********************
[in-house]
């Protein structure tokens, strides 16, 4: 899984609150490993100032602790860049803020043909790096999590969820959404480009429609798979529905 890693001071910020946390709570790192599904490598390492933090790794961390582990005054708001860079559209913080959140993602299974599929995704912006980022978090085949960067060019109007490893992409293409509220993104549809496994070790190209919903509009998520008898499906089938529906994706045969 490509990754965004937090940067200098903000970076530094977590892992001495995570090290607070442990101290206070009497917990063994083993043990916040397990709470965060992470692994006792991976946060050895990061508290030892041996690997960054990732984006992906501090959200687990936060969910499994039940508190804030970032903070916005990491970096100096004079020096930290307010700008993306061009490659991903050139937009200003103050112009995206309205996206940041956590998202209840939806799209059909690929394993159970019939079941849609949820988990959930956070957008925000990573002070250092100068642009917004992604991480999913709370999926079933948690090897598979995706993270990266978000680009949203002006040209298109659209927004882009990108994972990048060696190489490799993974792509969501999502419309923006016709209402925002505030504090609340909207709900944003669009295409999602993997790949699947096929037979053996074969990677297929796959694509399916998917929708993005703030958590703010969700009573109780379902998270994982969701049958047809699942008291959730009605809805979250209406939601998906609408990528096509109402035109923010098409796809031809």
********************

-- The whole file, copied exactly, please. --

[in-house]
């Protein structure tokens, strides 16, 4: 899984609150490993100032602790860049803020043909790096999590969820959404480009429609798979529905 890693001071910020946390709570790192599904490598390492933090790794961390582990005054708001860079559209913080959140993602299974599929995704912006980022978090085949960067060019109007490893992409293409509220993104549809496994070790190209919903509009998520008898499906089938529906994706045969 490509990754965004937090940067200098903000970076530094977590892992001495995570090290607070442990101290206070009497917990063994083993043990916040397990709470965060992470692994006792991976946060050895990061508290030892041996690997960054990732984006992906501090959200687990936060969910499994039940508190804030970032903070916005990491970096100096004079020096930290307010700008993306061009490659991903050139937009200003103050112009995206309205996206940041956590998202209840939806799209059909690929394993159970019939079941849609949820988990959930956070957008925000990573002070250092100068642009917004992604991480999913709370999926079933948690090897598979995706993270990266978000680009949203002006040209298109659209927004882009990108994972990048060696190489490799993974792509969501999502419309923006016709209402925002505030504090609340909207709900944003669009295409999602993997790949699947096929037979053996074969990677297929796959694509399916998917929708993005703030958590703010969700009573109780379902998270994982969701049958047809699942008291959730009605809805979250209406939601998906609408990528096509109402035109923010098409796809031809």